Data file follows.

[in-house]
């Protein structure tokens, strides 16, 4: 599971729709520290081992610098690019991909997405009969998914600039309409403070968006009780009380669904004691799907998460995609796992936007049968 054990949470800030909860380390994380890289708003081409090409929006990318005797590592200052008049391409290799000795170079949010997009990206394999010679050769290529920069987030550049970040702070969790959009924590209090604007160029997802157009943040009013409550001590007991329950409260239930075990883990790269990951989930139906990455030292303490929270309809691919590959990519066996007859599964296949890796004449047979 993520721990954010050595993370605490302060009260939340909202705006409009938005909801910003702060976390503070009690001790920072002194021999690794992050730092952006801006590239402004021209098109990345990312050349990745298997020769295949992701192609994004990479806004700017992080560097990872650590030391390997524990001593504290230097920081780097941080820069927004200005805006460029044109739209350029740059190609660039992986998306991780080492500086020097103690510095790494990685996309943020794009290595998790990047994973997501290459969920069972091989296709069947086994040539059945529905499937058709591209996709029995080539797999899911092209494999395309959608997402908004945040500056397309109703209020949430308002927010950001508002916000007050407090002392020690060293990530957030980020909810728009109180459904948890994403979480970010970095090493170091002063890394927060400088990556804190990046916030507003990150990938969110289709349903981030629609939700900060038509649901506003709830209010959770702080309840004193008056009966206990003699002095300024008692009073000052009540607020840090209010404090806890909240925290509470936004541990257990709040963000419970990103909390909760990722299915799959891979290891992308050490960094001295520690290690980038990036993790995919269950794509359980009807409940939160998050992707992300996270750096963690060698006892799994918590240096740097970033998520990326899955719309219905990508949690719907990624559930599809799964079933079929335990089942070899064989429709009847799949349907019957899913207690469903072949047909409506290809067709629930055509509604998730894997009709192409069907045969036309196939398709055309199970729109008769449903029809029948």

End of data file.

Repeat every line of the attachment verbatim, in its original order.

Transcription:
[in-house]
């Protein structure tokens, strides 16, 4: 599971729709520290081992610098690019991909997405009969998914600039309409403070968006009780009380669904004691799907998460995609796992936007049968 054990949470800030909860380390994380890289708003081409090409929006990318005797590592200052008049391409290799000795170079949010997009990206394999010679050769290529920069987030550049970040702070969790959009924590209090604007160029997802157009943040009013409550001590007991329950409260239930075990883990790269990951989930139906990455030292303490929270309809691919590959990519066996007859599964296949890796004449047979 993520721990954010050595993370605490302060009260939340909202705006409009938005909801910003702060976390503070009690001790920072002194021999690794992050730092952006801006590239402004021209098109990345990312050349990745298997020769295949992701192609994004990479806004700017992080560097990872650590030391390997524990001593504290230097920081780097941080820069927004200005805006460029044109739209350029740059190609660039992986998306991780080492500086020097103690510095790494990685996309943020794009290595998790990047994973997501290459969920069972091989296709069947086994040539059945529905499937058709591209996709029995080539797999899911092209494999395309959608997402908004945040500056397309109703209020949430308002927010950001508002916000007050407090002392020690060293990530957030980020909810728009109180459904948890994403979480970010970095090493170091002063890394927060400088990556804190990046916030507003990150990938969110289709349903981030629609939700900060038509649901506003709830209010959770702080309840004193008056009966206990003699002095300024008692009073000052009540607020840090209010404090806890909240925290509470936004541990257990709040963000419970990103909390909760990722299915799959891979290891992308050490960094001295520690290690980038990036993790995919269950794509359980009807409940939160998050992707992300996270750096963690060698006892799994918590240096740097970033998520990326899955719309219905990508949690719907990624559930599809799964079933079929335990089942070899064989429709009847799949349907019957899913207690469903072949047909409506290809067709629930055509509604998730894997009709192409069907045969036309196939398709055309199970729109008769449903029809029948």